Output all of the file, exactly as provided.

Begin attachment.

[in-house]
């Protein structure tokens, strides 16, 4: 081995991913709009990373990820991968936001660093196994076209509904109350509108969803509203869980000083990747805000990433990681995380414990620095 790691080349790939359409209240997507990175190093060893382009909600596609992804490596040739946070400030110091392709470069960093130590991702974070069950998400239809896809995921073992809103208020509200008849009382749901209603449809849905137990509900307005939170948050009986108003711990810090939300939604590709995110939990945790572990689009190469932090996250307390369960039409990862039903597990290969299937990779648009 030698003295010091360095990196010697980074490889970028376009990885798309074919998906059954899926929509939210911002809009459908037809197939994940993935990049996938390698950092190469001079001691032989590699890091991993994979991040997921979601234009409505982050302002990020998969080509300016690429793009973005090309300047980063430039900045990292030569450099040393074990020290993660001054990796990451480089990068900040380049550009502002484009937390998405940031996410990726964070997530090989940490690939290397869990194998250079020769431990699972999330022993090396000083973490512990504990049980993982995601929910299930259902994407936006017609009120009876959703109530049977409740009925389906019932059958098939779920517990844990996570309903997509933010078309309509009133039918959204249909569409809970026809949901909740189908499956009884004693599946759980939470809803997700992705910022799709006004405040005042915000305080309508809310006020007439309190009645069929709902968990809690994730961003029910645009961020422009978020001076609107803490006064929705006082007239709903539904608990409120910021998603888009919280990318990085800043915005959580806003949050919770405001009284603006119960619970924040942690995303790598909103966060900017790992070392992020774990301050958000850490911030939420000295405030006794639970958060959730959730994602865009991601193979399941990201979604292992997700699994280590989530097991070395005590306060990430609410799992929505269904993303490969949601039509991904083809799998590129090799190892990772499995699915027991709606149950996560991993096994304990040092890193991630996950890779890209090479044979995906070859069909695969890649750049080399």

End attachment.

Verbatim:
[in-house]
């Protein structure tokens, strides 16, 4: 081995991913709009990373990820991968936001660093196994076209509904109350509108969803509203869980000083990747805000990433990681995380414990620095 790691080349790939359409209240997507990175190093060893382009909600596609992804490596040739946070400030110091392709470069960093130590991702974070069950998400239809896809995921073992809103208020509200008849009382749901209603449809849905137990509900307005939170948050009986108003711990810090939300939604590709995110939990945790572990689009190469932090996250307390369960039409990862039903597990290969299937990779648009 030698003295010091360095990196010697980074490889970028376009990885798309074919998906059954899926929509939210911002809009459908037809197939994940993935990049996938390698950092190469001079001691032989590699890091991993994979991040997921979601234009409505982050302002990020998969080509300016690429793009973005090309300047980063430039900045990292030569450099040393074990020290993660001054990796990451480089990068900040380049550009502002484009937390998405940031996410990726964070997530090989940490690939290397869990194998250079020769431990699972999330022993090396000083973490512990504990049980993982995601929910299930259902994407936006017609009120009876959703109530049977409740009925389906019932059958098939779920517990844990996570309903997509933010078309309509009133039918959204249909569409809970026809949901909740189908499956009884004693599946759980939470809803997700992705910022799709006004405040005042915000305080309508809310006020007439309190009645069929709902968990809690994730961003029910645009961020422009978020001076609107803490006064929705006082007239709903539904608990409120910021998603888009919280990318990085800043915005959580806003949050919770405001009284603006119960619970924040942690995303790598909103966060900017790992070392992020774990301050958000850490911030939420000295405030006794639970958060959730959730994602865009991601193979399941990201979604292992997700699994280590989530097991070395005590306060990430609410799992929505269904993303490969949601039509991904083809799998590129090799190892990772499995699915027991709606149950996560991993096994304990040092890193991630996950890779890209090479044979995906070859069909695969890649750049080399």